6.2 Why adopt an Internationalisation Strategy?

Strategy is an integral part of the future which will shape the goals of your company; therefore it is a very important decision as it concerns your long term activities. For many SMEs, internationalisation is not part of their strategy and most managers of newly established SMEs prefer to focus in the local market, until the company becomes strong enough with regards to its local competitors.1 This makes sense, since SMEs are running on a smaller scale than multinational companies and the risk factor is higher for them. High cost is definitely one of the most important barriers to internationalisation for SMEs as well as insufficient capital and the increased risk factor. However, we must take into account that the smaller scale of SMEs may also serve as an advantage because it makes them more flexible and efficient; efficiency not only serves as a good precondition for experiential learning due to internalisation but also as a remedy to overcome the lack of resources.2

Nonetheless, internationalisation as a result of a solid strategy can prove to be successful and offer your company a competitive advantage in the worldwide market. Below we summarize the main advantages that your firm is likely to gain from the adoption of an international strategy, based, of course, on the magnitude of your plans and projects:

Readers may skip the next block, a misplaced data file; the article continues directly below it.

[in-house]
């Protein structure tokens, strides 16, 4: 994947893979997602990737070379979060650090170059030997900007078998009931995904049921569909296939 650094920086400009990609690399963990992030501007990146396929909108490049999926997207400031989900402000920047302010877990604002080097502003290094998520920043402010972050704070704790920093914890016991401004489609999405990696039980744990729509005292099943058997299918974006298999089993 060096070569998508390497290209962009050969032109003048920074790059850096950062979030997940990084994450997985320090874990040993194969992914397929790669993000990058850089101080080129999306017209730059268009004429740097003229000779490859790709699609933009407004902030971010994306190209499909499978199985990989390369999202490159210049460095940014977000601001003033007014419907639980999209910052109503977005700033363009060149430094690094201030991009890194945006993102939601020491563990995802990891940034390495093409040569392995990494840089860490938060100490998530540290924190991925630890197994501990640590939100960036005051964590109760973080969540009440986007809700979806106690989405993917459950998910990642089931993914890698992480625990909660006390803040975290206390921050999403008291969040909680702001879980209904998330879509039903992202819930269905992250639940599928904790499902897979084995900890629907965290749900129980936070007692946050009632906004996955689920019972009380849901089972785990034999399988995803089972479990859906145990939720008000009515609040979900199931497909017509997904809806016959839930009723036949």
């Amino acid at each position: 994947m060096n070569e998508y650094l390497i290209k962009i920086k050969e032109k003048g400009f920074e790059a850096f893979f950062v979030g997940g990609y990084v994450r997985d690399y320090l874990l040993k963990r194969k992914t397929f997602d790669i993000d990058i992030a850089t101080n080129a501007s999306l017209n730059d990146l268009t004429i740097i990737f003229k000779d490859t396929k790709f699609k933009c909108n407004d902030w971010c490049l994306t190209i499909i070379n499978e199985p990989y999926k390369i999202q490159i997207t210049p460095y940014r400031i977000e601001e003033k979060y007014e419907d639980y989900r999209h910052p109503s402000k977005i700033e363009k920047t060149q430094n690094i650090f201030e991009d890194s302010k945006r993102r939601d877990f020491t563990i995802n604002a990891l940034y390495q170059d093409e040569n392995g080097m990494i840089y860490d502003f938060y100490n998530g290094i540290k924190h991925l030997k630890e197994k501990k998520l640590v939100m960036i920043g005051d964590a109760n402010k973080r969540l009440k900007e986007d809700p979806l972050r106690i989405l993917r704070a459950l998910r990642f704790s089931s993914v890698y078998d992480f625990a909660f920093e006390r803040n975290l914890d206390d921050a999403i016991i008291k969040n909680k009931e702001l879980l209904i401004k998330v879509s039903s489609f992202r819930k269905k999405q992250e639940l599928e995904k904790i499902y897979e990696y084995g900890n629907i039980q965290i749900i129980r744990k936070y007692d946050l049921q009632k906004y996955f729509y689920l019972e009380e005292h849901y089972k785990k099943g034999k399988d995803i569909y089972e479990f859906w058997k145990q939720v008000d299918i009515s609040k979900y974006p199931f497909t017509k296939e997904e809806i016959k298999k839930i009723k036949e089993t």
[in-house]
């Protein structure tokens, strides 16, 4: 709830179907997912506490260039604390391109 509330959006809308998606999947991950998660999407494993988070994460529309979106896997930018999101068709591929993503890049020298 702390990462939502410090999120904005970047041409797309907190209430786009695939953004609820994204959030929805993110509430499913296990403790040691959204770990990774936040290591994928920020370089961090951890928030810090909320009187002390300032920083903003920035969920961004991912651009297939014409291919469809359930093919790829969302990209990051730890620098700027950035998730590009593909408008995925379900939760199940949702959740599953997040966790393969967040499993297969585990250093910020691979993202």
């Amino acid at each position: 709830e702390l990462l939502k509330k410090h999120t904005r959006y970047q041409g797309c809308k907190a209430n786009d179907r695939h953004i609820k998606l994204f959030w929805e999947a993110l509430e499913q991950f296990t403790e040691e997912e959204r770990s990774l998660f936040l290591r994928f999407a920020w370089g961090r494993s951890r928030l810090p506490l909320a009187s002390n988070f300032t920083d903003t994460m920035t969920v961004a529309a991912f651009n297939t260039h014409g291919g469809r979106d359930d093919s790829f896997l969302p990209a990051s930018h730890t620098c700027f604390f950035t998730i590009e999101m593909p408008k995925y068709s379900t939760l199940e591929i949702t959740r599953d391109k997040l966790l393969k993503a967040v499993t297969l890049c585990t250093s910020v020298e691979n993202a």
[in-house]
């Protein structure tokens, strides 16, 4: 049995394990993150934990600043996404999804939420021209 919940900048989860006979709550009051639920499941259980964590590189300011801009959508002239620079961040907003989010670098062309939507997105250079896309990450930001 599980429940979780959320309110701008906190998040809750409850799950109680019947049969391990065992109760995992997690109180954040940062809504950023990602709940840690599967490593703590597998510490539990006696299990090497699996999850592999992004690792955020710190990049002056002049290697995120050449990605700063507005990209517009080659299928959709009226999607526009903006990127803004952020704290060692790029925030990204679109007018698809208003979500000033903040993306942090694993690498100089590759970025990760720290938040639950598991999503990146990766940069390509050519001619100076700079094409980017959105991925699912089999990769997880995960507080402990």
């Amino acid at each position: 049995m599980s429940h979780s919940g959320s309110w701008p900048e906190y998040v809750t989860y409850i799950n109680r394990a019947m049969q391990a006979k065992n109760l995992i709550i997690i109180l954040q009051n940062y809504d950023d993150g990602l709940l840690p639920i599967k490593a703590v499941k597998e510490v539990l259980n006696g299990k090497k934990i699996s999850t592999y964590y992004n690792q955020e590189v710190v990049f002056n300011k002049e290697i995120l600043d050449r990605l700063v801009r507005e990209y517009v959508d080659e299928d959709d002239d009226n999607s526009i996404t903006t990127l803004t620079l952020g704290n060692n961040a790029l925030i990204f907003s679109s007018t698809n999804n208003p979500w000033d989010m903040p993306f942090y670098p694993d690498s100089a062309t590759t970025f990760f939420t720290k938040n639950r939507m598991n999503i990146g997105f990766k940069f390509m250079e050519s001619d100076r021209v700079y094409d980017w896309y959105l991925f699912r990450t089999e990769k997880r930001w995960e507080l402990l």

1. Access to new markets (through market diversification) and customers for existing products or services
  2. Capital derived from foreign market penetration
  3. Access to valuable production processes and minimisation of labour costs:3 Cheap labour, skilled labour, raw materials etc.
  4. Development of core competencies (technology, know how, for the more strategically oriented firms)4
  5. Corporate risk management 5
  6. Launching of new products by increased international competition on the domestic market 6 (the more complex the form of internationalisation, the greater the effect on competitiveness 7)
  7. Networking, which comes from interaction between companies and can lead to knowledge transfer and collaboration in research and development (this applies for more complex strategies and larger projects)

Hence, taking into account the aforementioned advantages, it is obvious that internationalisation is intertwined with a value chain perspective, i.e. maximising returns and minimising costs in purchasing, production and sales.8


EXERCISE: Take some time to think what options would apply best for your company and write down the potential advantages you could gain from expanding your business to a foreign market.

1 Jonas Onkelinx, Leo Sleuwaegen, Internationalization of SMEs, March 2008, p. 20.
2 EU Research of Social Sciences and Humanities, National Corporate Cultures and International Competitiveness Strategies ? the Challenge of Globalisation for European SMEs, p. 105.
3 European Commission, Observatory of European SMEs, 2003, no. 4, p. 27.
4 Jonas Onkelinx, Leo Sleuwaegen, INTERNATIONALIZATION of SMEs, March 2008, p. 21.
5 Jonas Onkelinx, Leo Sleuwaegen, INTERNATIONALIZATION of SMEs, March 2008, p. 21.
6 European Commission, Observatory of European SMEs, 2003, no. 4, p. 27.
7 European Commission, Observatory of European SMEs, 2003, no. 4, p. 42.
8 European Commission, Observatory of European SMEs, 2003, no. 4, p. 27.